* Whistleblower's documents, information helped stop a
* New program required by Dodd-Frank, finalized in 2011
Aug 21 U.S. securities regulators have approved
a nearly $50,000 reward for a whistleblower who turned over
documents and other information to help stop a multi-million
dollar fraud, the first award in a new program to encourage
people to tell regulators about securities fraud.
The whistleblower, who was not identified, provided
information that helped speed an investigation and resulted in a
court imposing more than $1 million in sanctions, the U.S.
Securities and Exchange Commission said on Tuesday.
"Had this whistleblower not helped to uncover the full
dimensions of the scheme, it is very likely that many more
investors would have been victimized," said Robert Khuzami,
director of the SEC's enforcement division.
The tipster will receive 30 percent of the about $150,000
collected so far, out of more than $1 million in sanctions
imposed, the maximum award percentage allowed under new
whistleblower rules required by the 2010 Dodd-Frank financial
oversight law and finalized by the SEC last year.
The SEC did not disclose the exact amount of the sanctions
or other details of the fraud to avoid identifying the case.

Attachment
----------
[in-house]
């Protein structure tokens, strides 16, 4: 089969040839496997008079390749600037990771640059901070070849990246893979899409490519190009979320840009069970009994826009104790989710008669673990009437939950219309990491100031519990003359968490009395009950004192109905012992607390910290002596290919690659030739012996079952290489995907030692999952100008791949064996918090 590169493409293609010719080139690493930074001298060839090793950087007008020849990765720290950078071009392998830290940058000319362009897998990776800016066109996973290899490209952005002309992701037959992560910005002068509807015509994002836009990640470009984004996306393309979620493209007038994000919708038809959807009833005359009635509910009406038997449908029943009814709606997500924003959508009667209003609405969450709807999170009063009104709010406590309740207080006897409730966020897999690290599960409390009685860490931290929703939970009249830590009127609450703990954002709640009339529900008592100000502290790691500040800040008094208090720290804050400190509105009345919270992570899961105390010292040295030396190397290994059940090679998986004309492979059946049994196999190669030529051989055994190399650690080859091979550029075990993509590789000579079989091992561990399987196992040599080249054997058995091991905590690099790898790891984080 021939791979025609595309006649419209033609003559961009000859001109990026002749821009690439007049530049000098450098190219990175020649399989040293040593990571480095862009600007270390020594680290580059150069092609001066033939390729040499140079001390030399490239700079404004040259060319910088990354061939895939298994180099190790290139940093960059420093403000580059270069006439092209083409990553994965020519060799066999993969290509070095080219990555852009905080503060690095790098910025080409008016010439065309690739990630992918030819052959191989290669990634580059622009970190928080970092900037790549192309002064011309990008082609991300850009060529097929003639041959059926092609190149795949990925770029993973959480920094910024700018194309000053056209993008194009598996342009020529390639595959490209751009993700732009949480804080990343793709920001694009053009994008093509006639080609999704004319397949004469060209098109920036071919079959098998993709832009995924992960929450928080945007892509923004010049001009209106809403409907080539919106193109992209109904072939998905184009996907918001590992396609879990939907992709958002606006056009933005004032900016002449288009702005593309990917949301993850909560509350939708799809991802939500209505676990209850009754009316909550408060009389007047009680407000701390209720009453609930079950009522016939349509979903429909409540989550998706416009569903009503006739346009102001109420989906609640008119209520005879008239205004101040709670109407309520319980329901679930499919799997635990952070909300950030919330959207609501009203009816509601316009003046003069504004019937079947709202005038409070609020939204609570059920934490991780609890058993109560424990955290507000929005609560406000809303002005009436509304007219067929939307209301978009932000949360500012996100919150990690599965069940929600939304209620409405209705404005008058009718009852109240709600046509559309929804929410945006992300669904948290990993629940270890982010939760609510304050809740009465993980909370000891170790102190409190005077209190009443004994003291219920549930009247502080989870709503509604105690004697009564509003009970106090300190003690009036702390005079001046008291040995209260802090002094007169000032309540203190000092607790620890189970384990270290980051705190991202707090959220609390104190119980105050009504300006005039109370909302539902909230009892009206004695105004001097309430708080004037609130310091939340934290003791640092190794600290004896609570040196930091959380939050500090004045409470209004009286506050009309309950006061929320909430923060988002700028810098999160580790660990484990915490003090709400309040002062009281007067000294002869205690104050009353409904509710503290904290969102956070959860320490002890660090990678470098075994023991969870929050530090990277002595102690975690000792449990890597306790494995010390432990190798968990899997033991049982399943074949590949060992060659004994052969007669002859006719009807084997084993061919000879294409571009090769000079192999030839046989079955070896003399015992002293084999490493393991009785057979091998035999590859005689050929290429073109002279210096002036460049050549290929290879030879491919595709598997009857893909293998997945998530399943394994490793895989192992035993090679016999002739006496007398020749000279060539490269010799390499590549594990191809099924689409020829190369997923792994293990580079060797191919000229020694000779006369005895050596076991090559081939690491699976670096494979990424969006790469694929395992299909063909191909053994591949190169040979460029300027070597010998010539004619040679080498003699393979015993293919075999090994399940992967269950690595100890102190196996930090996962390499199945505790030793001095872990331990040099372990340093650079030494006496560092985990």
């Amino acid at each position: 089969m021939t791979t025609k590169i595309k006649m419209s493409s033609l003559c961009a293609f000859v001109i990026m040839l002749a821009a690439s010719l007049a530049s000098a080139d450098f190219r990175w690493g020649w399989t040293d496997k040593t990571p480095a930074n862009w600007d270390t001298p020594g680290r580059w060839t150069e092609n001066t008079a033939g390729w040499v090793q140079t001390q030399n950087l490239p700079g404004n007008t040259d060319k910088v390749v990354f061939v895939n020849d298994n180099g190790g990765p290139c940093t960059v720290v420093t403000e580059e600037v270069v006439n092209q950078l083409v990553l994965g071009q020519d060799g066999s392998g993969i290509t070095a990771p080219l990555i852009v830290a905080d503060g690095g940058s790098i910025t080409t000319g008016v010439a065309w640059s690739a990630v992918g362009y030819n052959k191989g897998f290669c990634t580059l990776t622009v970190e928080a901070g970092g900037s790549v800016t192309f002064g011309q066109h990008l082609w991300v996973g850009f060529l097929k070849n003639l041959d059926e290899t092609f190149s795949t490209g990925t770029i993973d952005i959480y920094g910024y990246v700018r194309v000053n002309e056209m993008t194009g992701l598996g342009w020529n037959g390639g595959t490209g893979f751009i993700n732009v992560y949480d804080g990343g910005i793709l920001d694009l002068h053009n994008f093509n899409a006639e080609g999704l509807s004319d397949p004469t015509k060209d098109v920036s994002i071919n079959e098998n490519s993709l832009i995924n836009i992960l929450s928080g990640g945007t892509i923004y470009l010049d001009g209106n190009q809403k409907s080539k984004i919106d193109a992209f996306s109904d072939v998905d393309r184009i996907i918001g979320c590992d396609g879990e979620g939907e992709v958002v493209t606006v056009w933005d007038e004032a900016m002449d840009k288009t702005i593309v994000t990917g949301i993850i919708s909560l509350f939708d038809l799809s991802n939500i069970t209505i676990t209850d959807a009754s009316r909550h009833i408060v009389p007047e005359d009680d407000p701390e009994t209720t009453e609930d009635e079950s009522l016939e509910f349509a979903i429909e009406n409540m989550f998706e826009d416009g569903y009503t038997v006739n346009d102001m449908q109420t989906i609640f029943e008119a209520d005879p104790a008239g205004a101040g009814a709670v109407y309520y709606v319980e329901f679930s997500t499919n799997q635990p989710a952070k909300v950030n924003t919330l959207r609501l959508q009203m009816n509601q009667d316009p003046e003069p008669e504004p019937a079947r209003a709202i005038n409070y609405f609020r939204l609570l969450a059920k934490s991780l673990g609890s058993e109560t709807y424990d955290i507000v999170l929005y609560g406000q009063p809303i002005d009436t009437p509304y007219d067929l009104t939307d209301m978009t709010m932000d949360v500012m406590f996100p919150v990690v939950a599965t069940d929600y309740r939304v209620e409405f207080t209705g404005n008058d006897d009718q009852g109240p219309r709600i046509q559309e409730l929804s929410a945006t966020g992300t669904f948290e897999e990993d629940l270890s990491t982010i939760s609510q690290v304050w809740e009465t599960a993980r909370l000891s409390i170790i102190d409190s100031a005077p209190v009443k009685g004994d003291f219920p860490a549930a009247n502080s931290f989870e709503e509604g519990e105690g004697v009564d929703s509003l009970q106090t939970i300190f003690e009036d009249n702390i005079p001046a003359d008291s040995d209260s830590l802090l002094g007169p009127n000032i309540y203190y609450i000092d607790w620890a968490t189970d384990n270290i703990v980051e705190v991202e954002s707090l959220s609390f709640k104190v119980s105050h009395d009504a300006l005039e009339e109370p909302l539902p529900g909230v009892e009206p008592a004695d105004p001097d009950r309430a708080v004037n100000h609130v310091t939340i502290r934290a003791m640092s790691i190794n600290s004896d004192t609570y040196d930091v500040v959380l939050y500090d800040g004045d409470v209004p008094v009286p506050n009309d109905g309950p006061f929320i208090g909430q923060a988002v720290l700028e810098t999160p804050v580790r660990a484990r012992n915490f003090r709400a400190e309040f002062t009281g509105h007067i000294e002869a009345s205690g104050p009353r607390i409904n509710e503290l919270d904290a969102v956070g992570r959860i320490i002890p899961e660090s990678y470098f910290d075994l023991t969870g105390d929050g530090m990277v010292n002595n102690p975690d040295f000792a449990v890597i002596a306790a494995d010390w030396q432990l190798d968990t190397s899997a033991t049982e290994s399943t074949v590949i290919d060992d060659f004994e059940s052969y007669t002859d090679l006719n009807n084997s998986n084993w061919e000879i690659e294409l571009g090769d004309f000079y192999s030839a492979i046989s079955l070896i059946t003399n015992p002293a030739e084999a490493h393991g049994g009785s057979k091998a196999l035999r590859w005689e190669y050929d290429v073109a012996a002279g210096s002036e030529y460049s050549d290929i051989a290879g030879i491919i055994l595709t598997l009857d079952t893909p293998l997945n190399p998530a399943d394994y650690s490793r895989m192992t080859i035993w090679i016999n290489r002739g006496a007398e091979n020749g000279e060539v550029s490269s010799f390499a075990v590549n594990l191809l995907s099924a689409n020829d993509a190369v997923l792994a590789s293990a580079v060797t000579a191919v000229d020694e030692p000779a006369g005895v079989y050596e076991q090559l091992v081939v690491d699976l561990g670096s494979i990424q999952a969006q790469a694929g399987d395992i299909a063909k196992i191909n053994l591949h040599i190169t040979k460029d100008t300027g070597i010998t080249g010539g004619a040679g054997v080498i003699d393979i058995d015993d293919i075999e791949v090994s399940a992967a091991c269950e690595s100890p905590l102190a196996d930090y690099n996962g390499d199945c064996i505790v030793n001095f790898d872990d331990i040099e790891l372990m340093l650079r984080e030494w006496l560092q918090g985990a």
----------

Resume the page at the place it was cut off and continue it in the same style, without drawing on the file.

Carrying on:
A second person who offered information in the case was not
rewarded because the tip did not significantly help the
enforcement case, the SEC said.
Before Dodd-Frank, the SEC could only reward people who
provided information on insider-trading cases. The 2010 law
allows regulators to reward people whose information leads to an
SEC enforcement action with more than $1 million in sanctions.
Many companies, including Google Inc and JPMorgan Chase &
Co, had complained that the expanded whistleblower incentives
could undermine internal compliance programs because they do not
require people to first report problems to the company.
The program does offer people who report wrongdoing to the
company as well as the SEC better chances of receiving a higher
The regulator has received about eight tips per day since
the program started in August 2011, the SEC said.